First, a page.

All Your Burning Questions About Air Purifiers For Home: Answered!

With all those doing the rounds on social media and WhatsApp, Indians are now considering investing in a good quality air purifier for home. But what makes a good air purifier worth buying and what features should you be looking at? We’ve got all the answers right here.

Why do I need an Air Purifier for home?

An air purifier, as the term states, is a tool used to purify the quality of air. People spend most of their lives indoors. Leading health agencies of the world estimate that, on average, than outdoor air. This includes common allergens like pollen, dust mites, pet dander, and mould spores but also exhaust emissions, smoke, VOCs, and other chemical vapours.

How do they work?

An air purifier works quite differently from a water purifier. There is no chemical treatment of air and the process depends on filtering air through a unit which will try and eliminate particulate matter that causes degradation of air quality. Depending on the quality of the air purifier, these can even eliminate particulate matter that is as small as 2.5 microns.

Even though air purifiers can’t help gaseous contamination, they are good at keeping a room free from dust, smoke and other vapour that can cause allergies and other health issues. Environmental bodies in the West have defined standards to determine the efficacy of air purifiers, relying broadly on the Clean Air Delivery Rate (CADR), which is the volume of clean air that a machine can deliver.

air purifier for home

Dust goes in, clean air comes out. A HEPA filter in action.

The EPA (Environmental Protection Agency) certifies a HEPA filter only if it can remove 99.97% of particles that are 0.3 micrometre in diameter, the CADR it decided on in the 1980s. In Europe, HEPA filters are graded from 9-17 depending on the percentage of particles they capture — from 85% to 99.999%. The classification takes into account the minimum zone of efficacy of the filter and the fall in pressure, and lays down the time after which the filter should be replaced.

What is a HEPA filter?

HEPA stands for High Efficiency Particulate Air. HEPA air purifiers were originally developed by the Atomic Energy Commission to capture radioactive dust particles. The HEPA air purifiers sold in the market today will not filter radioactive particles, but they will take care of common allergens. This makes them the key component of an air purifier, like the compressor is for an air conditioner. By definition, a HEPA filter is tested to certify that it can remove at least 99.97% of all particles 0.3 microns and larger.

Why the 0.3 micron size? This is the size of particle that scientists and testing have deemed to be the “most penetrating particle size”. Which means that of all particles, including those larger AND smaller, particles that are 0.3 microns have been shown to be the most difficult to trap, and thus, this is the standard by which HEPA filtration is measured.

What are activated carbon filters?

These filters are rarely used alone to purify the air, instead used along with other filters (like HEPA). Activated carbon/charcoal filters excel at absorbing odours and gases and neutralising smoke, chemicals, and fumes. When carbon is treated with oxygen, it opens up millions of review pores. There are so many of these tiny pores and fissures that one pound of activated carbon has a surface area of 60 to 150 acres. This huge surface area makes it ideal for adsorbing gases and odours, providing an enormous surface area for potential bonding with chemical/vapour molecules.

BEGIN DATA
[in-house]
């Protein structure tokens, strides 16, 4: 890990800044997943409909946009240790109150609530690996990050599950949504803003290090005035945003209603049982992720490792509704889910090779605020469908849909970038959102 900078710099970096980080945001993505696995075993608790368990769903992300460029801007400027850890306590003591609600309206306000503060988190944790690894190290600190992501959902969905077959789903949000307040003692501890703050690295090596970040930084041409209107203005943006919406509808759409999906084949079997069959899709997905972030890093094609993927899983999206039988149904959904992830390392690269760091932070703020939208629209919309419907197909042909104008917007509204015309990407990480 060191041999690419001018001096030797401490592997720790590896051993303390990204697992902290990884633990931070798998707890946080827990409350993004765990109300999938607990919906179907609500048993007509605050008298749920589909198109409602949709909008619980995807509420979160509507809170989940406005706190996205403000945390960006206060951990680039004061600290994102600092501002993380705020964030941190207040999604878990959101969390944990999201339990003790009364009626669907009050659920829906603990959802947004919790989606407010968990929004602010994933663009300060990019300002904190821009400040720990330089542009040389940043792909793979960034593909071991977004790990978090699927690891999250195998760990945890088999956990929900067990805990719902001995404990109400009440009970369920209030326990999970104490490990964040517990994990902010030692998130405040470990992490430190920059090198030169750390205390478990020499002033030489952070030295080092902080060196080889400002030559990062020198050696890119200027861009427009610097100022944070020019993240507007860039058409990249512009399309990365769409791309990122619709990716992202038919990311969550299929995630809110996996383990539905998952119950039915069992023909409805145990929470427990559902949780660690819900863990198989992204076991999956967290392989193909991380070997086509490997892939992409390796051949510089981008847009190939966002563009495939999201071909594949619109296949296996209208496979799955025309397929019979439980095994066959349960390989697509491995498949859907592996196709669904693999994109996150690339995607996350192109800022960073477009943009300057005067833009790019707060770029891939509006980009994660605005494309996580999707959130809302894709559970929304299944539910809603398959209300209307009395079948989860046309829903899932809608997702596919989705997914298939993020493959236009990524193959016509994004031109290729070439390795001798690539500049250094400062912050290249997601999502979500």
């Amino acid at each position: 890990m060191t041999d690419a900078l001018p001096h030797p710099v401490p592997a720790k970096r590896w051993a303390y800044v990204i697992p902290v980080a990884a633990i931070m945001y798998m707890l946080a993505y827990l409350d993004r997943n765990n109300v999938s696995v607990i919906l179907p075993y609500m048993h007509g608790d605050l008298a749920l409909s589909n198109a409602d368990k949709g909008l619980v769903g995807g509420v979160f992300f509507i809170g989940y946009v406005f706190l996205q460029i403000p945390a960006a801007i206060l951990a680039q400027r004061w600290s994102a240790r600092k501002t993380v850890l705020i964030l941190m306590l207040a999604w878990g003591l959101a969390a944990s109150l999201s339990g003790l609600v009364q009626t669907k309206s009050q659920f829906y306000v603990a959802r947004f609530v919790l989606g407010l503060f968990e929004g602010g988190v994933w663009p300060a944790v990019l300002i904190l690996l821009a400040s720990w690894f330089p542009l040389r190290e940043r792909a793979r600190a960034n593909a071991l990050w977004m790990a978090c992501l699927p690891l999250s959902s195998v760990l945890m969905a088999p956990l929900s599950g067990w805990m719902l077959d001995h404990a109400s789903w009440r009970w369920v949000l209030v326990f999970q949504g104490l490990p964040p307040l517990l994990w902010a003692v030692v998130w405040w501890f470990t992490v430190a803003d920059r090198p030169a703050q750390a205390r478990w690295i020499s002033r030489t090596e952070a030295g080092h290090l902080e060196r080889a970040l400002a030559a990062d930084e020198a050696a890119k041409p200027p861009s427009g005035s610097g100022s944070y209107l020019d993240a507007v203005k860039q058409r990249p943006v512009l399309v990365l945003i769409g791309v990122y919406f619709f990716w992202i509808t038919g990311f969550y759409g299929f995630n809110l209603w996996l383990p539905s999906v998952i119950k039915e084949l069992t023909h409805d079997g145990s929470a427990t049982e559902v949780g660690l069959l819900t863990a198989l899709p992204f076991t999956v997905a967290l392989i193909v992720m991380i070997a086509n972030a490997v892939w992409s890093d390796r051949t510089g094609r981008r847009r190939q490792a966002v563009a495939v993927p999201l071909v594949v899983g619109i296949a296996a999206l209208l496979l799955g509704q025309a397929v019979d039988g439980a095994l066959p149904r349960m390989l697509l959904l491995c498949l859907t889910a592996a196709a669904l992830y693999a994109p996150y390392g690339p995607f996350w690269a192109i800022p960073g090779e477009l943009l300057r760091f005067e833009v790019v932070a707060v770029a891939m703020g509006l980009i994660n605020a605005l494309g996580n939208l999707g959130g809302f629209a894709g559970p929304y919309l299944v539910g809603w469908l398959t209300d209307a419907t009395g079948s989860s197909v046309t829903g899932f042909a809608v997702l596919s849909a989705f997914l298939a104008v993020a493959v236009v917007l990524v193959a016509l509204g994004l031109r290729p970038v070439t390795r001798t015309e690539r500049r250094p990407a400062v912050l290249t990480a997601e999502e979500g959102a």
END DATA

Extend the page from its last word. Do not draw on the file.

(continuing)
The larger the carbon filter, the more chemicals it absorbs and the longer it works. When it can adsorb no more chemical molecules, is when it has to be replaced. Impregnated carbon filters contain an additional chemical (a “chemisorbent”), that often either broadens the range of chemicals the carbon will filter or allows for more targeted filtration of a specific type or family of chemicals pollutants.

Do they consume excessive electricity?

Like all appliances, different air purifiers use different amounts of energy for operation. But unlike most appliances, an air purifier for home runs continuously, so you may want to consider your utility bill before buying an air purifier. (If only volts and amps are listed, simply multiply the two: volts x amps = watts.) Typical HEPA air purifiers can use anywhere from 50 watts on low to 200 watts on high.

Relax, air purifiers won’t hog all the electricity in your home

For comparison sake, a typical lamp uses about 60 watts, while a typical computer uses about 365 watts. Therefore, while its wise to consider energy usage, most air purifiers will not create a significant difference on your electricity bill.

So, how do I pick one?

Major brands have published studies stating that their products are able to filter out particulates, gases and bacteria. But while making a decision, it’s recommended that you look for air purifiers with HEPA filters and high CADR. Anyone with allergies should invest in a product with HEPA purifiers but since they tend to get choked with dust, always clean them regularly and replace them every few months.

Still not convinced?

An Air Purifier for home might not be for everyone but if you’ve been suffering due to the pollution, it makes sense to invest in one. If you still aren’t sure, then maybe and work your way upwards once you see some real benefits.

Breathe well, live long and prosper!

Thinker. Tinkerer. Writer. Editor. Many hats, one heart. Several roles, one goal. You get the picture. Right?


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